Search Engines: Get Speedy Results
At the beginning of 2007 the major Internet search engines include Google.com, Yahoo.com, Windows Live Search, and Ask.com, all of which have UK-specific versions. Because of their scope, these four tend to provide better results than some of the many other search engines available. There will always be new contenders for the top ranking, and you may find another search engine you prefer simply for its user interface.
Search Engine Watch charts the features of major search engines and reports on how they function and improve. The Search Engine Watch website was originally developed for web designers who wanted to optimise the websites they created, but its information is also used by librarians, students, and investigators for whom the ability to navigate the Web is crucial. On the Search Engine Watch website, you can find good, basic information about making the most sophisticated use of search engines.
If you’re accustomed to reading the results of search engine queries, then you’re also able to predict how the information you seek might be phrased or spelled in the immense variety of websites and documents published online. Don’t overlook the potential for information found on the Web to be misspelled. If necessary, try a query that is a common misspelling of your subject’s name or address.
Generally, when seeking information about a specific person, company, or address, the best initial strategy is to enter all of the specific query terms and modifiers likely to appear in one document or web page. For example, begin a search by keying in a person’s name and the city in which the person resides. Be sure to differentiate between the two components of your query by placing quotation marks around the name of the person:
“Jane Frances” London, UK
Without the quotation marks to indicate your intention, the search engine might generate a result containing Jane’s surname in one sentence, the city in which she lives in an unrelated paragraph, and the name “Jane Hammond” in a photo caption, none of which have any relevance to the person named “Jane Frances.”
A search engine faced with a query lacking quotation marks to distinguish your subject’s name from a location could easily deliver results containing information about “Jane Frances London of Cheshire, UK.”
If you’re investigating a company whose name eludes you, describe it using two or three specific terms. For example:
“auto repair” + Bristol + James
The search engine may locate a website for “James Wilson & Co. Auto Repair in Bristol,” which might be the very business you need to contact. When presented with the query as described, the major search engines are advanced enough to produce results that also include “James Automotive Services, Bristol.” The more precise and accurate your search terms, the better your search results will be.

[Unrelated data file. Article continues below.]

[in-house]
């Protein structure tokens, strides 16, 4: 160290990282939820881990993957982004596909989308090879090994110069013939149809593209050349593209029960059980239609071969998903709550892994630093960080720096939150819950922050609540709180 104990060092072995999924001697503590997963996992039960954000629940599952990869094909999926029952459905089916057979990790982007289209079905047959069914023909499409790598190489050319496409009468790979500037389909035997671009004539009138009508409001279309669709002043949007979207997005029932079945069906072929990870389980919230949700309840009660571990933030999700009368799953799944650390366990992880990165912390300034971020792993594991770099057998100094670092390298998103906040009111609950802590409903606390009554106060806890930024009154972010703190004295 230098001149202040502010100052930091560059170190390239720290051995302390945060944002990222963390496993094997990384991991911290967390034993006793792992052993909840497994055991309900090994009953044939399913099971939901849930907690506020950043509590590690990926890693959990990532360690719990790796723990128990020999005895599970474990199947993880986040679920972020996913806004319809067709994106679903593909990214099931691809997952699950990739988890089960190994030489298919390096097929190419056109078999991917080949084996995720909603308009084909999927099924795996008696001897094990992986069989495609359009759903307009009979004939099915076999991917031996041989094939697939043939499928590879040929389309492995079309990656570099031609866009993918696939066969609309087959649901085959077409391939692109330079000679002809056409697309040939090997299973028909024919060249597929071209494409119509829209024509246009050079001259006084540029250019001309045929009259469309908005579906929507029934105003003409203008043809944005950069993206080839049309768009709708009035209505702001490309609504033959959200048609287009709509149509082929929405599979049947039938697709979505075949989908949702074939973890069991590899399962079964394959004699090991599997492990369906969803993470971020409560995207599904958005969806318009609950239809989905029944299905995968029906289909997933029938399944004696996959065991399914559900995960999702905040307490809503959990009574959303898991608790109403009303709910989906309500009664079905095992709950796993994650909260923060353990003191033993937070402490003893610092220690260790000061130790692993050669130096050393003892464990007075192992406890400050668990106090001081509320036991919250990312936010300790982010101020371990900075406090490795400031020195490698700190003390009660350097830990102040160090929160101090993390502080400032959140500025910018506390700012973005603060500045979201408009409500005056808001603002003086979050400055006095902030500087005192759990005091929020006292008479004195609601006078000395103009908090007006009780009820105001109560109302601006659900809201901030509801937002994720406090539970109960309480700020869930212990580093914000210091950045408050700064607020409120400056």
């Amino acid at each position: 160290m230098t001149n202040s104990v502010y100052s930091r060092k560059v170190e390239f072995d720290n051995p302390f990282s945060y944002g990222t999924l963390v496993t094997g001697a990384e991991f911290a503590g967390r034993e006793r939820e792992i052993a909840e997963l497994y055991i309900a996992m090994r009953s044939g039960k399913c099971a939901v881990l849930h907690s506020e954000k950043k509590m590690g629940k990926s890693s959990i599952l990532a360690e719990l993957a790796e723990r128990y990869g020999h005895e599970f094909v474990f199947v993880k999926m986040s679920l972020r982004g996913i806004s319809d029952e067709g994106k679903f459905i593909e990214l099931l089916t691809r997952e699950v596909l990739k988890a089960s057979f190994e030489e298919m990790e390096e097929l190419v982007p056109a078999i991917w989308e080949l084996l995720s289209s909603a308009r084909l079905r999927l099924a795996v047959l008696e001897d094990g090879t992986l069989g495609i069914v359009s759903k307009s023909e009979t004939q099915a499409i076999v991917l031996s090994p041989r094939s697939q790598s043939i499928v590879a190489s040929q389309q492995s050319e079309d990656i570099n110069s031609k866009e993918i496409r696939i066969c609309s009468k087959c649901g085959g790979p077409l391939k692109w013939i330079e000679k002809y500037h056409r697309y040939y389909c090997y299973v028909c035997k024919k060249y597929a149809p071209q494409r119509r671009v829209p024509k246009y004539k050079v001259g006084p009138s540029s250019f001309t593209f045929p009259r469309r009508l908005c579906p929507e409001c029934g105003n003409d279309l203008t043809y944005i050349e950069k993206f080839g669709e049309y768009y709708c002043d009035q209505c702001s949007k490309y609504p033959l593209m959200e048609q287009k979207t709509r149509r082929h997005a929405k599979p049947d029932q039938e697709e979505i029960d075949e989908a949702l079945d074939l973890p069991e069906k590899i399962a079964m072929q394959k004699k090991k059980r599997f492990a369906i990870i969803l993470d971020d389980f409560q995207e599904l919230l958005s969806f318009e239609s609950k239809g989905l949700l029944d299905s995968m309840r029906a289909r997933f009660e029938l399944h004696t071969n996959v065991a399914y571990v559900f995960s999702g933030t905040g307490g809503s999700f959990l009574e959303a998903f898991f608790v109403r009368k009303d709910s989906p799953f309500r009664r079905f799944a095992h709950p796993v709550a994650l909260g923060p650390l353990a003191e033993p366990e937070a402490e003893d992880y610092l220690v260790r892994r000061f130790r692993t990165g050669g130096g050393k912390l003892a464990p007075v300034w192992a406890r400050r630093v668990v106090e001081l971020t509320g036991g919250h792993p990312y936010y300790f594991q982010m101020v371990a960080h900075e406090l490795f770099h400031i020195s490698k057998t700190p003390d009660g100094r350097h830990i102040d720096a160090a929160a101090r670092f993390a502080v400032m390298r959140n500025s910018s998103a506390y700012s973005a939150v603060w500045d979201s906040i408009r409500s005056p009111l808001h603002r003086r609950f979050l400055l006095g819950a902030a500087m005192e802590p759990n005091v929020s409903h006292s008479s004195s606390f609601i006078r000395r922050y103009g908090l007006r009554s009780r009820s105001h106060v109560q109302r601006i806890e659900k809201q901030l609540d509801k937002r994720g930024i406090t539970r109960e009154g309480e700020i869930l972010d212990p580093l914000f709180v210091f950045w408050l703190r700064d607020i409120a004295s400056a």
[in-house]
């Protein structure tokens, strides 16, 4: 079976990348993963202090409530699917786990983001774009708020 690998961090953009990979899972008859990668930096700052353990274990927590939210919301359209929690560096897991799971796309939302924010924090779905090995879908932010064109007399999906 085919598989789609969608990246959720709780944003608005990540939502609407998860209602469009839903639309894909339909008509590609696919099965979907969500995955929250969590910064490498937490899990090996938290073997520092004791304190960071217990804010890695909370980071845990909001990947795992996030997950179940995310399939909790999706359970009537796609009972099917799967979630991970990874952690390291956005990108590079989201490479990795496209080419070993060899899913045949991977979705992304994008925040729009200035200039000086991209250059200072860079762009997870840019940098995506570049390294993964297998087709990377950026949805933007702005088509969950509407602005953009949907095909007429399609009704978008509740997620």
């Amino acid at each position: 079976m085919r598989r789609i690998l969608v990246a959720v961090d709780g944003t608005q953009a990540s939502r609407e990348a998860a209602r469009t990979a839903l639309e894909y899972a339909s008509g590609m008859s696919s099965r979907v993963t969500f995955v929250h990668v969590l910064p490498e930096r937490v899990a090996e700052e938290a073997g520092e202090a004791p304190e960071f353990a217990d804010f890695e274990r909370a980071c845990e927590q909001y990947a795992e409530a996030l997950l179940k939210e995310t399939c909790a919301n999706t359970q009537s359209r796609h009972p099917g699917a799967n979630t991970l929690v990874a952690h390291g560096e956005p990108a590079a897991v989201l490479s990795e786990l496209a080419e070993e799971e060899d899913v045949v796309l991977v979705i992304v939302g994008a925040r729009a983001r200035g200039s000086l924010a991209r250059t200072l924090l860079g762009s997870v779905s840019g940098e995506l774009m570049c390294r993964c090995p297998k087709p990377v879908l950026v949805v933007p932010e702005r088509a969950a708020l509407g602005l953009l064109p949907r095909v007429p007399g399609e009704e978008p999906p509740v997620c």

Be systematic and persistent when designing queries. A search for “Tom Jones” may disregard instances of “Thomas K. Jones.” Try several combinations and possible spellings.
A productive search can be conducted by keying a known telephone number or email address in the search engine text box. A telephone number or email address is more unique than a name and may help a search engine quickly locate a personal or business website or listing.
Advanced Search TechniquesLearn more about Boolean searches, if you want to hone your online research skills. The major search engines, however, seem to automatically read queries intuitively. You’ll know by the quality of the results whether your logic in constructing a query was interpreted or misconstrued by the search engine.
Advanced search features help limit, or narrow, the field of your search by a date range, country, language, or other restrictions. Google’s homepage displays a link to its advanced search. Yahoo.com, Windows Live Search, and Ask.com, may provide a link to an advanced search page only when your first set of search results are displayed on screen for you.
Persistence PaysDon’t assume good resources will always appear on the first page of results returned by a search engine. Much depends on the design of your query, the quality and popularity of the website on which the results you seek can be found, the sheer volume of web pages for an engine to search, and timing. Websites appear and disappear continually. A new website with a bit of pertinent information may not be indexed by a search engine until next week.
If you locate a list, or directory, of subjects or businesses that seem to match your query terms, notice whether the directory is published by an advertising concern. You may be able to discern the listings were paid for, and such listings naturally tend to be less comprehensive. If the exact result you’re looking for is not listed, keep searching.
At present, search engines do not return results from many databases likely to contain the information most useful to you. Some of these database resources, referred to as the deep web, require subscriptions or access fees. They include certain kinds of government records, publication archives, telephone directories, and library catalogs. Yahoo! Search Subscriptions is one example of a search that targets the deep web. For more information, see Online Databases for Investigative Use.
When the practice of online research was relatively new, it was aptly referred to as data mining, because it can be so laborious. Patience is the ultimate virtue for an investigator. You’ll need it when sifting through the seemingly endless resources available online.